In Master of the Flying Guillotine, Wu’s daughter sets a precedent and competes with only men in the martial arts tournament, the first time this has ever happened. Though she is not able to defeat her opponent and is bailed out by her father, she is able to gain experience from her failures, and is able to apply it to her future in martial arts.
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Do you exercise, or do you train?

There is a difference between exercising, and training.  Most people at the gym exercise.  Only a select few train.

Training is an entirely different animal than exercising.  Exercise is casual, for the average person who goes to they gym for the sake of going to the gym.  These type of people will might skip training days, or take breaks when the going gets tough.  Training is for the person who wants to better themselves.  People who train have long term goals, and are truly dedicated to hitting the gym.  They don’t make up excuses to skip gym time.  Not only that, they reserve part a part of their week to go to the gym.  When they are at the gym, they focus on the exercises at hand and work with intensity.  People who exercise tend to lollygag around, taking breaks to text or take selfies.  People who train are the ones who will achieve their goals.  Mark Rippetoe, the author of Starting Strength, wrote an excellent article about this difference.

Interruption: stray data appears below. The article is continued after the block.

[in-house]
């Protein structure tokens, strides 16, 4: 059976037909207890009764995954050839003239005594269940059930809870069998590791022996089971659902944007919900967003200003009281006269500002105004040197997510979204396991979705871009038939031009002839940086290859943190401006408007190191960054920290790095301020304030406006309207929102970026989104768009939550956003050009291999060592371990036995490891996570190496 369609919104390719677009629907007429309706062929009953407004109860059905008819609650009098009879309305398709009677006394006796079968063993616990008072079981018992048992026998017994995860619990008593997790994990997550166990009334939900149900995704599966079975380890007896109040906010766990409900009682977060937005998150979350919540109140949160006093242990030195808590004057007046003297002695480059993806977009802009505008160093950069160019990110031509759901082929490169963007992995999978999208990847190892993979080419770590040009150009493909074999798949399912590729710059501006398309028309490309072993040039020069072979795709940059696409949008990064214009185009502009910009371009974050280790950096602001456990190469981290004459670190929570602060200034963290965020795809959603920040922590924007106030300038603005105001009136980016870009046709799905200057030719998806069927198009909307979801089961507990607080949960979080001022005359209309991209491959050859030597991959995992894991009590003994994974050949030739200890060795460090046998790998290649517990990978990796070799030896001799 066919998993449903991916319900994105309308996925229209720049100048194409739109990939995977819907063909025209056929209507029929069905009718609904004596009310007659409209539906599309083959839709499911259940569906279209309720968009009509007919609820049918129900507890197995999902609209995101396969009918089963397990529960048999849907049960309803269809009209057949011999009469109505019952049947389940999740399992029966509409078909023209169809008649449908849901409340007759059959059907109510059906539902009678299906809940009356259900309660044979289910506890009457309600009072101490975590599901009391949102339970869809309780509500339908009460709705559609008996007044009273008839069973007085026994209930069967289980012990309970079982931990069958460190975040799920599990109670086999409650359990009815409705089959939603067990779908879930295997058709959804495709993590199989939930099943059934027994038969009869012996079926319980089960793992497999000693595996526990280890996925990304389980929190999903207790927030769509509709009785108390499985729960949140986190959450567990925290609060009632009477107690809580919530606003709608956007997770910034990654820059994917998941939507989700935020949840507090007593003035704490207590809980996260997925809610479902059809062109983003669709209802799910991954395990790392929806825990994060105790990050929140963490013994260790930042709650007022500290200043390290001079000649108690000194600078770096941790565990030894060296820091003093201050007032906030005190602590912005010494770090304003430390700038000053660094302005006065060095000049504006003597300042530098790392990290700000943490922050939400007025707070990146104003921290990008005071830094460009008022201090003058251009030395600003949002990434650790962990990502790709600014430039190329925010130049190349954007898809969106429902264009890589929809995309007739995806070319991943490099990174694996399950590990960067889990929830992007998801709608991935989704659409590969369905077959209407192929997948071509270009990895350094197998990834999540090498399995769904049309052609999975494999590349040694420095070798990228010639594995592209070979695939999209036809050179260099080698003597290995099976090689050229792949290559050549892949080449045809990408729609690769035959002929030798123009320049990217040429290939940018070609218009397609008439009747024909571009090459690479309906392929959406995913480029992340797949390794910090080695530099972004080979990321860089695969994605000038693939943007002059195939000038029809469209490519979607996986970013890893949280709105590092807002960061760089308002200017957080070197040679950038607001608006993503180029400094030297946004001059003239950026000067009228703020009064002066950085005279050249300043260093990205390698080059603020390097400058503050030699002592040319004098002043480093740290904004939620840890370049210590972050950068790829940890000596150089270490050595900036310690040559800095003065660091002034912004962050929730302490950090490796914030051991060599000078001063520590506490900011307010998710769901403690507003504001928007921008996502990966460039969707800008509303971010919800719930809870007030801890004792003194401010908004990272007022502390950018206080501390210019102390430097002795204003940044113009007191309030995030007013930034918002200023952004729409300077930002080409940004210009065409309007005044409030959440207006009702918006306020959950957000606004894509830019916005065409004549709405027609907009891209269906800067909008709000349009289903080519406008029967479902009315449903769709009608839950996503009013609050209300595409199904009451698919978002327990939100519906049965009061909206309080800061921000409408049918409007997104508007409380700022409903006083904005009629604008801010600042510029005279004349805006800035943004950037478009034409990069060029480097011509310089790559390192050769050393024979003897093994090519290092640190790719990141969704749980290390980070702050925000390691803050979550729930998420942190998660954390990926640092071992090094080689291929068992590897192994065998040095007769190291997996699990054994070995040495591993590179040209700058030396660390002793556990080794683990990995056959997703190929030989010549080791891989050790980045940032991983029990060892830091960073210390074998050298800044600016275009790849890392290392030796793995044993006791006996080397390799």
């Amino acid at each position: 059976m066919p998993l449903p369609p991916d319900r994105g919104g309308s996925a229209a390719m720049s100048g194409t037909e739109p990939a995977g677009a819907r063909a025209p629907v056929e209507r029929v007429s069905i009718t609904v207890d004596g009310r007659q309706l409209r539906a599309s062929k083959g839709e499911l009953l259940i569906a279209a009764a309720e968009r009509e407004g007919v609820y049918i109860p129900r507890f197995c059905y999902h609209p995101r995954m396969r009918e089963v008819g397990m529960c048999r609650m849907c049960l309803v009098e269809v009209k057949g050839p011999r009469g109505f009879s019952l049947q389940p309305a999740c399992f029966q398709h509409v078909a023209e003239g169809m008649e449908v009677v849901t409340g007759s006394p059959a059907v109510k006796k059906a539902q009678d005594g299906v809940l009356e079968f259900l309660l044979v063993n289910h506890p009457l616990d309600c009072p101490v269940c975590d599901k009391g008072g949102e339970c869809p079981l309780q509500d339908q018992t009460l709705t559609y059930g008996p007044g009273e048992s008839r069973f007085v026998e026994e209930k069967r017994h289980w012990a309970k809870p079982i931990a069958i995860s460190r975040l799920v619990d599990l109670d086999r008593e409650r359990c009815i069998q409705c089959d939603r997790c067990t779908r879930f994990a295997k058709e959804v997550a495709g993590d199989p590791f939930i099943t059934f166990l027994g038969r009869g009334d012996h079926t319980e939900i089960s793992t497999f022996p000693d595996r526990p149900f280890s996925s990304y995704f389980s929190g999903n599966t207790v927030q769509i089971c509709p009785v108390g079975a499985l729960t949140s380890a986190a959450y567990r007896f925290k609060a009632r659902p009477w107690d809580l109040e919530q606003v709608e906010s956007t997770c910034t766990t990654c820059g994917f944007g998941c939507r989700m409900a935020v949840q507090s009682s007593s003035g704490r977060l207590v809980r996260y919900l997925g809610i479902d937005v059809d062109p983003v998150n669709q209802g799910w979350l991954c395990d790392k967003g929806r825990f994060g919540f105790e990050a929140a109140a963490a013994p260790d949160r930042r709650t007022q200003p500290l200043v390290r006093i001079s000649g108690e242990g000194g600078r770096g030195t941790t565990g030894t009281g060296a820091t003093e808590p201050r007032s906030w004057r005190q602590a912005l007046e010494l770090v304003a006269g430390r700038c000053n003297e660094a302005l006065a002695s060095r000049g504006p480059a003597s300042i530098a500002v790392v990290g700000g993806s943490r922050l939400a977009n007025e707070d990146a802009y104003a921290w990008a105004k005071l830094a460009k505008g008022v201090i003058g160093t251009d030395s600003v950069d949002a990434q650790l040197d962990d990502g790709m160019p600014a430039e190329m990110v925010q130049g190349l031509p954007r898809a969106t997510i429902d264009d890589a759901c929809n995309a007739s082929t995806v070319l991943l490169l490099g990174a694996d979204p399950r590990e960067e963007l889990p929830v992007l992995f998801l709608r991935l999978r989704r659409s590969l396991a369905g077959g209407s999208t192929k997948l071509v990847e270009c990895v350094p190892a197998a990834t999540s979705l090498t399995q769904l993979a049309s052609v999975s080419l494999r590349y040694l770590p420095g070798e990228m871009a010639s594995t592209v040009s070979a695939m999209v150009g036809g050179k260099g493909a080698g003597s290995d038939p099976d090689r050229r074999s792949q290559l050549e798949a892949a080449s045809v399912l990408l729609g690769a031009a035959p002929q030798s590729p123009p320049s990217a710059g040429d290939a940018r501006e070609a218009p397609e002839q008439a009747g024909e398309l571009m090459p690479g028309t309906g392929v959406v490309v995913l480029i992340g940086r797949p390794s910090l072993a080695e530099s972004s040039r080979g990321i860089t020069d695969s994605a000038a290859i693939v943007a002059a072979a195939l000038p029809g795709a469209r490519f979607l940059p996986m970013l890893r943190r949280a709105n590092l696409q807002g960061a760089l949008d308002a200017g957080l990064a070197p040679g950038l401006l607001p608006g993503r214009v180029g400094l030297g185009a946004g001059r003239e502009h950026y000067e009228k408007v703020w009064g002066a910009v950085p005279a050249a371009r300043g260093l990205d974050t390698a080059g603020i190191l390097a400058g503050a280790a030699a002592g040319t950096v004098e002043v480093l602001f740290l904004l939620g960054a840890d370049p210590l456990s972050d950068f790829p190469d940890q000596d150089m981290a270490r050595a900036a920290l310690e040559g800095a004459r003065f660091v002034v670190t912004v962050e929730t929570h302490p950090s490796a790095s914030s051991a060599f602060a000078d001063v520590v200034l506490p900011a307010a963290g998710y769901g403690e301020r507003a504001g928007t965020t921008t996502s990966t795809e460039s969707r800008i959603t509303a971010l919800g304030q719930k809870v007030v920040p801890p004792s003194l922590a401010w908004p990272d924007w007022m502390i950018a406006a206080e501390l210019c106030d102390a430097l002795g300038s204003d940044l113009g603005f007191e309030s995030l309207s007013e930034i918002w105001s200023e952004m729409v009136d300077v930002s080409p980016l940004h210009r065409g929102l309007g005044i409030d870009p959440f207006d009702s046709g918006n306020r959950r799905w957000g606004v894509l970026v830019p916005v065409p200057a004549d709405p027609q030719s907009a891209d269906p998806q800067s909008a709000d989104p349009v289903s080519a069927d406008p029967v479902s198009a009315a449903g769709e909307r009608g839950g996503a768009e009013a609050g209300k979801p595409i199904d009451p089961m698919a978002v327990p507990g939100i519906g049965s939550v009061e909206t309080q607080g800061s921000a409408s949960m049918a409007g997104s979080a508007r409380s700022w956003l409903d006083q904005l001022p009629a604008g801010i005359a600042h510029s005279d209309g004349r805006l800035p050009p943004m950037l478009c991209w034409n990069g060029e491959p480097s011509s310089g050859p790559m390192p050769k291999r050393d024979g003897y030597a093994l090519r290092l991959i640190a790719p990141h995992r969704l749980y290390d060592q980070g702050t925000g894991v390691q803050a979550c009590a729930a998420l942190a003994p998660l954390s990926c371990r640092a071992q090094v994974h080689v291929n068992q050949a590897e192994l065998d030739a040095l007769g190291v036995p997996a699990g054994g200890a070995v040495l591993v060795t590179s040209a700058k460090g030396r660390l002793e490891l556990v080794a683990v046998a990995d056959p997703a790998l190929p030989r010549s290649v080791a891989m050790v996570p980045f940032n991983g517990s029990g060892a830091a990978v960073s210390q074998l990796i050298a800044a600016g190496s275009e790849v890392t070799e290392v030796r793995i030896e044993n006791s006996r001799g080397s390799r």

Training vs Exercise

So what do you do?  Are you one of those people who takes ten minute breaks between sets and just goes around touching every machine?  Or are you like San Te, the Shaolin monk who trained his best and became one of the greatest kung fu masters ever?

Harrison Nguyen p6

Blindness in Weight Loss

There’s a common misconception that losing a few pounds or gaining a few pounds is noticeable. I can promise you, It’s not. 

I’ve lost around 14 pounds and people still barely notice. The thing that matters is that I notice that I look better. You may not notice that you lost weight, and your friends may not notice that you lost weight… but it is happening. Though people are blind to it, your body is changing. It’s just not noticeable, yet. 

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In the movie, Master of the Flying Guillotine, one of the most strongest characters is blind. Though he cannot see, he can still fight, behead, and kill. There is power in his lack of sight, and this can relate back to the common dieter. Though they cannot see, they are still making changes that are steadily improving their bodies. Not being able to see is discouraging, but when the Blind Guillotine Master accurately strikes his opponent and yanks off his head, all he feels is success and satisfaction. Likewise, after weeks of eating salads and working out, the feeling after seeing a dramatic change in your waist size is phenomenal. You just have to keep at it. 

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Losing weight does not happen overnight, that is if you’re doing it the healthy and correct way. It takes time, patience, and much sacrifice. In the end, however, it will be extremely worth it. Just think about it this way: Even if you only lose half a pound a week, that is still 26 pounds lost within the next year. You can do it. 

-Minh Thu Le P6